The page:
Start-up Aereo has lost its case in the US Supreme Court against major TV broadcaster who accused Aereo of violating copyright law.
Aereo offers subscribers the ability to access live TV streaming on mobile devices via the Internet, plus 20 hours of DVR space for time-shifting programs. Aereo gets around the issue of broadcast licensing by manufacturing and using thousands of tiny antennas, each assigned to a single subscriber and used to receive the TV broadcasts that are then recorded or re-transmitted.
A coalition of TV networks, including Fox, PBS, ABC, NBC and Univision sued Aereo in 2012 for unauthorized re-broadcasting of their channels. The studios argue that Aereo is simply being too clever in trying to circumvent copyright laws by using a ridiculous set up of thousands upon thousands of tiny antennas (each the size of a dime), in order to escape paying broadcast licensing fees.
While earlier Federal court victories gave hope to Aereo in their fight against the media conglomerates, the US Supreme Court on Wednesday ruled 6-3 in favor of the TV broadcasters, saying Aereo's business model doesn't mean it isn't liable for re-transmission fees.
After hearing arguments from both sides in late April, the court released its ruling this week and overruled lower court decisions on the matter.
Justice Stephen G. Breyer, speaking for the court in the majority opinion, cited historical precedent in relation to early attempts by cable companies to circumvent the need to pay re-transmission fees by using their own antenna based system, an issue addressed in the Copyright Right Act of 1976.
Bayer explained that Aereo's business model did not differ that much from "a traditional cable system". "The many similarities between Aereo and cable companies, considered in light of Congress’ basic purposes in amending the Copyright Act, convince us that this difference is not critical here," he said.
Bayer was also keen to stress that the ruling was limited in nature and should not affect other cloud-based content services being offered by the likes of Google and Microsoft.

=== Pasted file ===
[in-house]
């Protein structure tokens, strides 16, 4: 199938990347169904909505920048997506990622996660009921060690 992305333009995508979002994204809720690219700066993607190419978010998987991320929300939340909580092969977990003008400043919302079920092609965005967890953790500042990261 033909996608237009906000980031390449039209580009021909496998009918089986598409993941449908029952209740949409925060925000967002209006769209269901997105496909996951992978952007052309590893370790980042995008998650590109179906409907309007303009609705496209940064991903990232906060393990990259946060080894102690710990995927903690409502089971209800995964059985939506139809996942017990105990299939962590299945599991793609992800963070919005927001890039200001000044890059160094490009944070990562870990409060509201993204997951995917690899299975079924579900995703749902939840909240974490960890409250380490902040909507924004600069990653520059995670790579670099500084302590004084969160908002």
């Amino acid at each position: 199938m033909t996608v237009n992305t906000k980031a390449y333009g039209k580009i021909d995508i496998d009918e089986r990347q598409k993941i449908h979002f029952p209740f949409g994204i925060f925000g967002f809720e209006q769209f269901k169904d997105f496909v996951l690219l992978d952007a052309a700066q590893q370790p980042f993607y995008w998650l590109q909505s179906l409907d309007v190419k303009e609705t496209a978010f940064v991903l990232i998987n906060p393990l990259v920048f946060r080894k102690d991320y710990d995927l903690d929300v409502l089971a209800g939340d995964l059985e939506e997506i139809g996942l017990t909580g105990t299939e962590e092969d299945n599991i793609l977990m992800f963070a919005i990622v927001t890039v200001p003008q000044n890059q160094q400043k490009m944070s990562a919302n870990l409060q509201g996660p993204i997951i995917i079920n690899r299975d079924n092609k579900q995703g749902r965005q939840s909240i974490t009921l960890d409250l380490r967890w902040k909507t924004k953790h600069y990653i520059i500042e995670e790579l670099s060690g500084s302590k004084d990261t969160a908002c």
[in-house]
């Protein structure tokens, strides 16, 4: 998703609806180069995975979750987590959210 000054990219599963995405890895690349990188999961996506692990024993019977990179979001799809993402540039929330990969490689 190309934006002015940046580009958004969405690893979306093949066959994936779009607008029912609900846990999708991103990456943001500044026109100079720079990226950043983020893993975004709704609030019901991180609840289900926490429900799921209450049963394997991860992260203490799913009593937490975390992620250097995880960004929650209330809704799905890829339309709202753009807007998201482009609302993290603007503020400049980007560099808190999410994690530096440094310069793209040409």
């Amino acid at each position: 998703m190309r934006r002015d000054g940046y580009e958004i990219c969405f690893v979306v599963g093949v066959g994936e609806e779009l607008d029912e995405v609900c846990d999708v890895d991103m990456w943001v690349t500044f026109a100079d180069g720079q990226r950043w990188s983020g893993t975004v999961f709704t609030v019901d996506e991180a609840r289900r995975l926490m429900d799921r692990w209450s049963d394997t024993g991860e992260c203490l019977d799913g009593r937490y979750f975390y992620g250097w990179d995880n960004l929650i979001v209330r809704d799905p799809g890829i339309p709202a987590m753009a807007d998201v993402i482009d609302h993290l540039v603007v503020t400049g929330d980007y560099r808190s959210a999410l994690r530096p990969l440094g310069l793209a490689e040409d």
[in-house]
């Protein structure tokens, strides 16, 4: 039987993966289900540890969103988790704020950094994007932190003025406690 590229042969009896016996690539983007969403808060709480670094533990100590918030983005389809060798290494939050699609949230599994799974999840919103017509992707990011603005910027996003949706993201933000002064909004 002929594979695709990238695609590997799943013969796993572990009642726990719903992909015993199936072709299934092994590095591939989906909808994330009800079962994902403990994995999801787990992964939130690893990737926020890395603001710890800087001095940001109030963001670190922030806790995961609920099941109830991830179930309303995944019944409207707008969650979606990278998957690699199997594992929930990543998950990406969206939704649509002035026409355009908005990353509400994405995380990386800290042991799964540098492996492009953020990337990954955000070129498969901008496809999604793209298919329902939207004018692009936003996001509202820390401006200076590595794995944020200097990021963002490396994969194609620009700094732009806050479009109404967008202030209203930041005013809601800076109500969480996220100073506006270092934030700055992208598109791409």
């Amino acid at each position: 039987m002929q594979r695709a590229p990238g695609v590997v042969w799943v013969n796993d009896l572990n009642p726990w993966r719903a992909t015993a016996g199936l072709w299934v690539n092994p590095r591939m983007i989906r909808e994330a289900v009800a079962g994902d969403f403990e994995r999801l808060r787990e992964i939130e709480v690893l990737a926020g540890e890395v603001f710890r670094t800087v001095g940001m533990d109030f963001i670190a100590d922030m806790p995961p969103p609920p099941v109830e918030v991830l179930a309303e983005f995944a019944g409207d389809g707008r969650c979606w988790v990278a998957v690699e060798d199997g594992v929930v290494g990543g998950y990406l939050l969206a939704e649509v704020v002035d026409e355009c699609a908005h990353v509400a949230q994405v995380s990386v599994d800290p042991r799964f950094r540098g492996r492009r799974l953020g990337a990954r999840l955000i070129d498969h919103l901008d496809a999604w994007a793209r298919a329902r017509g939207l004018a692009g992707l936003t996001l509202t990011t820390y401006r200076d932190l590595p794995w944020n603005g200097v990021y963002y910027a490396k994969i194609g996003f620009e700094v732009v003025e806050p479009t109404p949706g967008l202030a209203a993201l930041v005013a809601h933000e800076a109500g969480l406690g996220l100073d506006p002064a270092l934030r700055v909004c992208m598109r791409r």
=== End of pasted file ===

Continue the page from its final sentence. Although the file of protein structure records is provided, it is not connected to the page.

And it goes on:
The dissenting opinion was led by Justice Antonin Scalia and he believed that what Aereo does may not constitute a "public performance", as it was only sending signals, received from each unique antenna, to one household.
Broadcasters welcomed the decision, saying it was a victory for content producers and consumers alike.
"Today’s decision sends an unmistakable message that businesses built on the theft of copyrighted material will not be tolerated.," said Gordon Smith, the president and CEO of the National Association of Broadcasters.
"Independent producers are already challenged in finding licensing opportunities for their television programming in the United States and unauthorized systems like Aereo, which do not pay licensing fees directly to producers nor indirectly through statutory compensation for retransmission of their programming, stifle innovation and creation by cutting off sources of legitimate financing and investment for independent production," said Independent Film & Television Alliance president and CEO Jean Prewitt.
Aereo was naturally disappointed in the decision and said it was "a massive setback for the American consumer". Aereo CEO and founder, Chet Kanojia applauded Justice Scalia's dissenting opinion.
"Justice Scalia’s dissent gets it right. He calls out the majority’s opinion as ‘built on the shakiest of foundations.’ (Dissent, page 7) Justice Scalia goes on to say that ‘The Court vows that its ruling will not affect cloud-storage providers and cable television systems, see ante, at 16-17, but it cannot deliver on that promise given the imprecision of its results-driven rule.’ (Dissent, page 11).
"We are disappointed in the outcome, but our work is not done. We will continue to fight for our consumers and fight to create innovative technologies that have a meaningful and positive impact on our world," Kanojia posted on the company's official blog.